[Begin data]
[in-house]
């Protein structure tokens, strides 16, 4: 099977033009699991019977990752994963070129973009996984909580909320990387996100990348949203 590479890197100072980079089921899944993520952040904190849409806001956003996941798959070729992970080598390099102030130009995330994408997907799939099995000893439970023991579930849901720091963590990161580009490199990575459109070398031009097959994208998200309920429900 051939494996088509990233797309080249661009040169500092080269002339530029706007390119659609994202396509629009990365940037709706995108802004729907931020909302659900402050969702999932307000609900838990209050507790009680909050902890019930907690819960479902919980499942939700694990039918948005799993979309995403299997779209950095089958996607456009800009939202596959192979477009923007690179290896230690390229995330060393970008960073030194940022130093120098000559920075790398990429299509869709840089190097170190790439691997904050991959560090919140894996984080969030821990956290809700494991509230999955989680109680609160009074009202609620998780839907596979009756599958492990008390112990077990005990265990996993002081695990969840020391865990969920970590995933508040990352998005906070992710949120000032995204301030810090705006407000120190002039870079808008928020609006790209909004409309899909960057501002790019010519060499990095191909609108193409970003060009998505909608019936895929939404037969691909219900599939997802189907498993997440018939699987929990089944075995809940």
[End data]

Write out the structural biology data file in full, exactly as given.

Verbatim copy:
[in-house]
């Protein structure tokens, strides 16, 4: 099977033009699991019977990752994963070129973009996984909580909320990387996100990348949203 590479890197100072980079089921899944993520952040904190849409806001956003996941798959070729992970080598390099102030130009995330994408997907799939099995000893439970023991579930849901720091963590990161580009490199990575459109070398031009097959994208998200309920429900 051939494996088509990233797309080249661009040169500092080269002339530029706007390119659609994202396509629009990365940037709706995108802004729907931020909302659900402050969702999932307000609900838990209050507790009680909050902890019930907690819960479902919980499942939700694990039918948005799993979309995403299997779209950095089958996607456009800009939202596959192979477009923007690179290896230690390229995330060393970008960073030194940022130093120098000559920075790398990429299509869709840089190097170190790439691997904050991959560090919140894996984080969030821990956290809700494991509230999955989680109680609160009074009202609620998780839907596979009756599958492990008390112990077990005990265990996993002081695990969840020391865990969920970590995933508040990352998005906070992710949120000032995204301030810090705006407000120190002039870079808008928020609006790209909004409309899909960057501002790019010519060499990095191909609108193409970003060009998505909608019936895929939404037969691909219900599939997802189907498993997440018939699987929990089944075995809940």